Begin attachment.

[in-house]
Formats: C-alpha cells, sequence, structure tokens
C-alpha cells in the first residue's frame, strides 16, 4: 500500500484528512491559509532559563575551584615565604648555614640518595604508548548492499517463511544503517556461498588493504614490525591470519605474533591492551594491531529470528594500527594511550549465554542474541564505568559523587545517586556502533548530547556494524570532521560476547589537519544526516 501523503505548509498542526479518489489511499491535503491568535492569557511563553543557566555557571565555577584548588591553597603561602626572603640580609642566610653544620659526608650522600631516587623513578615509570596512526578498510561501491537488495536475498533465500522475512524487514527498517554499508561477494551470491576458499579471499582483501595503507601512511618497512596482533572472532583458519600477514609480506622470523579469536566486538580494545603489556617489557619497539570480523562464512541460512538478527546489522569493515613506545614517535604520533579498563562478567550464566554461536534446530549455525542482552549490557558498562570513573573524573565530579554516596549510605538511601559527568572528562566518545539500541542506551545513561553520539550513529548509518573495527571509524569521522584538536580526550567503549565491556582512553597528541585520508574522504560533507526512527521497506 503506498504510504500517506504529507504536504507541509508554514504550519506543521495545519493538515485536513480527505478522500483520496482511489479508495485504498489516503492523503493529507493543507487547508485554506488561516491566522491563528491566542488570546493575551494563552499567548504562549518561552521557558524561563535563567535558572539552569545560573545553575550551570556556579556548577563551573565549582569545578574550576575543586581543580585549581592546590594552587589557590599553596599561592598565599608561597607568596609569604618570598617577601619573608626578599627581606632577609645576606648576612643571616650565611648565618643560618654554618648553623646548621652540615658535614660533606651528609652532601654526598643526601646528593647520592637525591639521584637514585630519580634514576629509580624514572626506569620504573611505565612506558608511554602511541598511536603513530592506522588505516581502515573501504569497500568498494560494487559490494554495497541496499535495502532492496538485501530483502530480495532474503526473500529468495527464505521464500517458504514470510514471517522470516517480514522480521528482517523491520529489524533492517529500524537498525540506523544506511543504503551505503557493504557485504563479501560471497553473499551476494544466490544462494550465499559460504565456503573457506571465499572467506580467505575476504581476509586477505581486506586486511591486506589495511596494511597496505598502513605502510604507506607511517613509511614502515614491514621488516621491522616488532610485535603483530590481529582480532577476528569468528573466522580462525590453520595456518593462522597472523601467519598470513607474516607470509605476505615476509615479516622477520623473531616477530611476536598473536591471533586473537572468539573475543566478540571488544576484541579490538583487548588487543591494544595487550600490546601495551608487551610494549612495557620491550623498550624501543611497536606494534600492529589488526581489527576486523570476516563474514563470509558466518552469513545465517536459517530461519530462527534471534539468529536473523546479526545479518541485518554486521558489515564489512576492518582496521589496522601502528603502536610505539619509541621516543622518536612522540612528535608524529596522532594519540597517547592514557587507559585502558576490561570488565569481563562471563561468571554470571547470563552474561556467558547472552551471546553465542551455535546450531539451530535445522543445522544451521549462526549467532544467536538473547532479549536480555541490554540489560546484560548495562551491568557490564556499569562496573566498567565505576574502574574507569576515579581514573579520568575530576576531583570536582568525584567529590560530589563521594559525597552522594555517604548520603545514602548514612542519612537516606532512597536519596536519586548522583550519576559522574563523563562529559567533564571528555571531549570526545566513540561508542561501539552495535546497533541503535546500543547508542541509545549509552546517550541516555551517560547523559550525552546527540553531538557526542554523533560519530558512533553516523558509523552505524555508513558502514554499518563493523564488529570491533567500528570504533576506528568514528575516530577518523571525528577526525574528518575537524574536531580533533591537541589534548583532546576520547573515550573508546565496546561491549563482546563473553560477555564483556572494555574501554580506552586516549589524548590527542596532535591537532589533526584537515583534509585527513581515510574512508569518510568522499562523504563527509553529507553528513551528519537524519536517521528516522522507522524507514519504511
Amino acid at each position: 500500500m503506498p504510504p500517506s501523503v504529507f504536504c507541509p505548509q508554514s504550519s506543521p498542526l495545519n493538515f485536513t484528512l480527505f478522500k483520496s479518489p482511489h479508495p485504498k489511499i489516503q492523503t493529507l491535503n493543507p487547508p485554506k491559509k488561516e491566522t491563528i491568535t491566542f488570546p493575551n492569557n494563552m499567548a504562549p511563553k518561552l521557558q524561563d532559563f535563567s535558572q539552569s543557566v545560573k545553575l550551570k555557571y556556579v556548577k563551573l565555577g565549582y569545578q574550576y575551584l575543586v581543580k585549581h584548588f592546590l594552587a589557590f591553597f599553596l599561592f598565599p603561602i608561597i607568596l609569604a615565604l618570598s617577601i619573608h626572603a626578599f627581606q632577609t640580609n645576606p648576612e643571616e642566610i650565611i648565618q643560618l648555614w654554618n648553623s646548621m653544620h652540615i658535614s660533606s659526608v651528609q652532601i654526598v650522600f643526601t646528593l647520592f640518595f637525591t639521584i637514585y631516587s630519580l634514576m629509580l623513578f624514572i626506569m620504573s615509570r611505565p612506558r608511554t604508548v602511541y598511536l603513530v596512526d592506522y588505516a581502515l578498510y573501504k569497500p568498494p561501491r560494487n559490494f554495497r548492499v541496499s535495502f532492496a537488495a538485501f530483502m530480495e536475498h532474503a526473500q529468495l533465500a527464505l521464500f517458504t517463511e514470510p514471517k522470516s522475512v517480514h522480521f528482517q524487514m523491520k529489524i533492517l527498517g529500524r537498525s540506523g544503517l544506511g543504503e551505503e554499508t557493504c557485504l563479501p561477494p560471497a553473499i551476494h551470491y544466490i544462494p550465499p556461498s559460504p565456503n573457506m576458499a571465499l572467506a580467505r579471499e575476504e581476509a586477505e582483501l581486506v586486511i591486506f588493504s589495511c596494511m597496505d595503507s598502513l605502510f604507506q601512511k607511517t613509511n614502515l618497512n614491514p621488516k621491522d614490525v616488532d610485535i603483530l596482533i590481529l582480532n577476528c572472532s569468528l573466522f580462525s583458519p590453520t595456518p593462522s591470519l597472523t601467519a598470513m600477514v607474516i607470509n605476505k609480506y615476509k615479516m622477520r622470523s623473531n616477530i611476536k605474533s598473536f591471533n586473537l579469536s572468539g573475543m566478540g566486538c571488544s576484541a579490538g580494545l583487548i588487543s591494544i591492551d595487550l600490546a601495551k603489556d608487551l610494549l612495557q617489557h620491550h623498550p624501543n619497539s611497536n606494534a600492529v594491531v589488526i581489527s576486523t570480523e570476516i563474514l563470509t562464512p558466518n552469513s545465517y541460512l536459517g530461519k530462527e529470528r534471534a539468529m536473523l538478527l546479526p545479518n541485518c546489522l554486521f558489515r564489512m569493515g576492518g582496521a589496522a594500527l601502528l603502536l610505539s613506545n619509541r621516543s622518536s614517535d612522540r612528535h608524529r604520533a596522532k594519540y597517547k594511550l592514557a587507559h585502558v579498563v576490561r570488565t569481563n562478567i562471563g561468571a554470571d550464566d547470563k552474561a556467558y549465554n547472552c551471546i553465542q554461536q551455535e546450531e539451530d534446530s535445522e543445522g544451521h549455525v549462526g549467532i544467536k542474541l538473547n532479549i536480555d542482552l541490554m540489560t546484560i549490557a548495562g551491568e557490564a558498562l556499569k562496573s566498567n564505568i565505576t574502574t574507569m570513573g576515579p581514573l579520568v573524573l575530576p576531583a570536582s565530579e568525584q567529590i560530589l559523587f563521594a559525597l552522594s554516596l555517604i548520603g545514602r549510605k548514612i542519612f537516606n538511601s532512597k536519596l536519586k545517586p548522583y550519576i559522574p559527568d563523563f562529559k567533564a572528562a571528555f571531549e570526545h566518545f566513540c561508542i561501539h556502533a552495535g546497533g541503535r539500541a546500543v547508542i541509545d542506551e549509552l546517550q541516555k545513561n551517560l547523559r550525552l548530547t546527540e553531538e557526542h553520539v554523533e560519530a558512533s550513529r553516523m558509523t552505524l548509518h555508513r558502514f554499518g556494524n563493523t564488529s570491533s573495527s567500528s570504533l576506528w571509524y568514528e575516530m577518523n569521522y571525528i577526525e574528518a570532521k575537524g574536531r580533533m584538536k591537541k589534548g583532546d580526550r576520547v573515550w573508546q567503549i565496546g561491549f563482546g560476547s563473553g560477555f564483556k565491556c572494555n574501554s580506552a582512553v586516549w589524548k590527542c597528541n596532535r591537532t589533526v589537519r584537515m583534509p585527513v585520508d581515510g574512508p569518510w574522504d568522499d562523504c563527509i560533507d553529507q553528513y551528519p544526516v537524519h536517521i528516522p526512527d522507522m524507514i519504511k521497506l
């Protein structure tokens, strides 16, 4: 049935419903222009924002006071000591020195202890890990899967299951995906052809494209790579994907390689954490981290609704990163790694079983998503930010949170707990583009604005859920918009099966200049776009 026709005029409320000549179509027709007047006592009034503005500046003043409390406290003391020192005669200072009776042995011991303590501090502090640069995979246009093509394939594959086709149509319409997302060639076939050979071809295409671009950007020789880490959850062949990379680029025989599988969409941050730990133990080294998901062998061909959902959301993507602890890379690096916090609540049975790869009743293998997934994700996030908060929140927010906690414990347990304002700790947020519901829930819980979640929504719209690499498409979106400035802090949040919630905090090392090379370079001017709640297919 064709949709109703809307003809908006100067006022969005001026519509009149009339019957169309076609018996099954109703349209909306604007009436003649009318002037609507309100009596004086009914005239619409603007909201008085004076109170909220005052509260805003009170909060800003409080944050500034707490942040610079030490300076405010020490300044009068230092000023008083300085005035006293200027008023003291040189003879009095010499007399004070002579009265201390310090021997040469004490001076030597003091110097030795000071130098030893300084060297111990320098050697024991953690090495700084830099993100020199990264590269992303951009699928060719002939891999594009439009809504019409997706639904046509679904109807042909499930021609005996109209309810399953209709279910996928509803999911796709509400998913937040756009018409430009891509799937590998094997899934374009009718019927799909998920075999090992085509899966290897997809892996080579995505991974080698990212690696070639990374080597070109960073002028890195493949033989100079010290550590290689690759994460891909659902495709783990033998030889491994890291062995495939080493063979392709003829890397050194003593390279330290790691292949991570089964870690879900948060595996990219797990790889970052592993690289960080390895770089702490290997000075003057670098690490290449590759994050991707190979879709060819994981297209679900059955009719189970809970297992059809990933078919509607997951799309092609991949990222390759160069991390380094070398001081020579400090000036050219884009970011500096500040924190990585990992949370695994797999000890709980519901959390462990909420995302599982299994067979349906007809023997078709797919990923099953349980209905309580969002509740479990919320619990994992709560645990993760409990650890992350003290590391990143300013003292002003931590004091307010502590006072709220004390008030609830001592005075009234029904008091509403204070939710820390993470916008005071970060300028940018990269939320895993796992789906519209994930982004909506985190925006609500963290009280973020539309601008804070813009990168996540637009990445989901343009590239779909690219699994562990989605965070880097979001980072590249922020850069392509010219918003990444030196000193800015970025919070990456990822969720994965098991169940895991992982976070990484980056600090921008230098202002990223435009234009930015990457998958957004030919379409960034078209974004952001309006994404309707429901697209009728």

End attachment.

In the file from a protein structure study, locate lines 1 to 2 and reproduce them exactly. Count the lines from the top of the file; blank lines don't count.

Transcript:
[in-house]
Formats: C-alpha cells, sequence, structure tokens